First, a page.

Lawn Best Ways to Save and Drought Tips

Train your lawn
If you water your lawn every day, you are encouraging shallow roots. By spreading out your watering you can help your lawn to establish deeper roots that will help it survive drought periods. Generally watering deeper, less days per week will encourage deeper root growth and a more healthy lawn.

Remove only one third of the grass length at each mowing. Try to mow weekly in spring – cutting too much at once stresses the grass. Leave the clippings on the lawn. “Grasscycling” provides free fertilizer (at least ¼ of your lawn’s needs), helps lawns grow greener and denser, and doesn’t cause thatch buildup. You can grasscycle with your existing mower. For best results, keep the blade sharp, mow when the grass is dry, and mow a little more often in the spring. Clippings left scattered on the surface will break down quickly – if there are clumps mow again to break them up.

Using proper soil preparation and lawn maintenance practices will help to build healthy soil and vigorous, deep-rooted lawns. These lawns are more resistant to disease, tolerate some insect and drought damage, and will out-compete many weeds.

Water At Night
Make sure you only water when the sun is down to reduce evaporation losses. Many irrigation experts feel the best time to water is between midnight and 6 a.m. because evaporation in kept to a minimum.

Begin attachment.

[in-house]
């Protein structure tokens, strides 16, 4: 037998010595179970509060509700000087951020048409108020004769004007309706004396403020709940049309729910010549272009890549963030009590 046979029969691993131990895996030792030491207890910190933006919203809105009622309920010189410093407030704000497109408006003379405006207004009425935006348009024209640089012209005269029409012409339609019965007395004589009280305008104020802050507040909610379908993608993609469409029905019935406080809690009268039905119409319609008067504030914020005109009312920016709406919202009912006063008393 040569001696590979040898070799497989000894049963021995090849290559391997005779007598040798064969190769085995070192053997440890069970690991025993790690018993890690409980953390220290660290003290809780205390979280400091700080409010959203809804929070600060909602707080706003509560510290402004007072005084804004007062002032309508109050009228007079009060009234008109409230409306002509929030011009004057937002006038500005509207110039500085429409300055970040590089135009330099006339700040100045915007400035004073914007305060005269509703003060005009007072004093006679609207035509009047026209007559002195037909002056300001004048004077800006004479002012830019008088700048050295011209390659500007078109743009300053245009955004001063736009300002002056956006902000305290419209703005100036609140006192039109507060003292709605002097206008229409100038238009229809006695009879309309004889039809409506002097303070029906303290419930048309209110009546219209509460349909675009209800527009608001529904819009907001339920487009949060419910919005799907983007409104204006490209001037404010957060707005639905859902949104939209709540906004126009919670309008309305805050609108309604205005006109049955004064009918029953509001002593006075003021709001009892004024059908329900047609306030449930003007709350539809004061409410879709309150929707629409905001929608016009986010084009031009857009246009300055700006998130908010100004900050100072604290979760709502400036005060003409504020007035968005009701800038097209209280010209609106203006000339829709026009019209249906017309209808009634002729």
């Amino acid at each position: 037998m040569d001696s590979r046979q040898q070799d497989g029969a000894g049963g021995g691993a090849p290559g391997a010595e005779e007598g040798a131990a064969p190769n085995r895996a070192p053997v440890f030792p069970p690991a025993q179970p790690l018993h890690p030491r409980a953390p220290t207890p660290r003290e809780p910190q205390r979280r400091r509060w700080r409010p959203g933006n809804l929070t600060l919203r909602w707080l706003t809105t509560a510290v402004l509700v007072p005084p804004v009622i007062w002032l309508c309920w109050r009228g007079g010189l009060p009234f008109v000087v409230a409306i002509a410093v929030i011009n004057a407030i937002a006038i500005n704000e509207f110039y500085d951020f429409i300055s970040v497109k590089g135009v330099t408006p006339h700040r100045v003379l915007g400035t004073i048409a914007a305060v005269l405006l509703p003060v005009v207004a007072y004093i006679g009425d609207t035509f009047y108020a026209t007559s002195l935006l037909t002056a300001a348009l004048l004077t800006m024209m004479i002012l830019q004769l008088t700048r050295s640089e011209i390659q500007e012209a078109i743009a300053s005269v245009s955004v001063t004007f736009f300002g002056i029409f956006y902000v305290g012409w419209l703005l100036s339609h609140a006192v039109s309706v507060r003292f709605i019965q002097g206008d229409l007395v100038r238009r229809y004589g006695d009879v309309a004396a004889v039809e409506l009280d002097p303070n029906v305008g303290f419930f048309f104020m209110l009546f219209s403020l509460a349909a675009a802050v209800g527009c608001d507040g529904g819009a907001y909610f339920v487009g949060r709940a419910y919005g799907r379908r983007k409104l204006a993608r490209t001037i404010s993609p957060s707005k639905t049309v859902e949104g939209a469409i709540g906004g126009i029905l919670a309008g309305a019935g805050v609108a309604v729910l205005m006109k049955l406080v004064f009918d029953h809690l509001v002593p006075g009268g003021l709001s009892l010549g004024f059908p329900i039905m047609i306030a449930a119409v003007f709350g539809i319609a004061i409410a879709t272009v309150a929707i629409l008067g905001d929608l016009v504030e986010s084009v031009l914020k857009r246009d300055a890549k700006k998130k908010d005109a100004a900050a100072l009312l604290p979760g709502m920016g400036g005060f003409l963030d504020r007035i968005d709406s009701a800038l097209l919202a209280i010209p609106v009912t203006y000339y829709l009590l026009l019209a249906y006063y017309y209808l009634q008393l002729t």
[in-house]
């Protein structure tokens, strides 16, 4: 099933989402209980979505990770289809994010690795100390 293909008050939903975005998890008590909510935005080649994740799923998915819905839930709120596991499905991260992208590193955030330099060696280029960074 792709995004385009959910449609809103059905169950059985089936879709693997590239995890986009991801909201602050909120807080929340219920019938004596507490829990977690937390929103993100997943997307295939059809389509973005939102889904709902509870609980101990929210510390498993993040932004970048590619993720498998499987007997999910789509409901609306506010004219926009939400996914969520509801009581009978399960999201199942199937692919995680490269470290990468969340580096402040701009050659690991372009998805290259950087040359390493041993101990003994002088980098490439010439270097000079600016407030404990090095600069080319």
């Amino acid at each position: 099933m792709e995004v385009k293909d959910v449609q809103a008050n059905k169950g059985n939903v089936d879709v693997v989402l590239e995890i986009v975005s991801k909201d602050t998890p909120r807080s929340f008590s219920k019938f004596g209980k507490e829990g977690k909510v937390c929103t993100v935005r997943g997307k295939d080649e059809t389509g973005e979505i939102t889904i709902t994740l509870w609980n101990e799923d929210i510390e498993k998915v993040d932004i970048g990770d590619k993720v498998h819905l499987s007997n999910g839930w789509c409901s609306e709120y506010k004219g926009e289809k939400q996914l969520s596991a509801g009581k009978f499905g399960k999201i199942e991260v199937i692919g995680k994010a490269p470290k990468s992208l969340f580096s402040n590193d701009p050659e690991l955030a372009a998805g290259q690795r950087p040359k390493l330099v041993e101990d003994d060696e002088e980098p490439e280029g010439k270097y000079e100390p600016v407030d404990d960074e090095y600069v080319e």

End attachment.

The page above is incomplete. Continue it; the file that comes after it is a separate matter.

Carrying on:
Repair All Leaks
Check your automatic irrigation system for leaks. To detect a leak in your irrigation system, you must shut down all water use inside your home and be fairly certain that there is no leakage occurring indoors. Once you have done this, you can use your water meter to see if any water continues to flow into your system. To do this, follow the instructions detailed in the water meter page.

Drought Response

The name of the game for lawn care under a drought is “low maintenance.” In general: Fertilize less, mow taller and water smarter. During a drought emergency you may be asked to substantially restrict your outdoor watering. Drought response plans vary from place to place, but they all include irrigation restrictions. Complying with drought restrictions will almost certainly require you to reprogram your irrigation controller (if you have one) and substantially cut back or even eliminate outdoor watering. Below are some tips for making the most of restricted irrigation during a drought emergency.

First, minimize fertilization. Lush lawns look great, but heavily fertilized lawns use more water and are more susceptible to drought stress. Most commercial lawn fertilizers call for multiple steps, including a second application of fertilizer about six weeks after the first one. During a drought this is too much. Remember, fall is the most critical time to fertilize a lawn.

Set your mower at a higher level than usual. Cutting your lawn short requires additional water to make it grow. You may not have that water to use on your lawn. Leave it shaggier than usual.

Water smarter using some of the suggestions below.

Alternating Day Watering

In the early stages of a drought, many response plans restrict irrigation to every other day or three days a week often based upon your address. To comply with these restrictions you must reprogram your irrigation controller so that it only waters on the specified days or restrict your manual watering.

Severe Drought Actions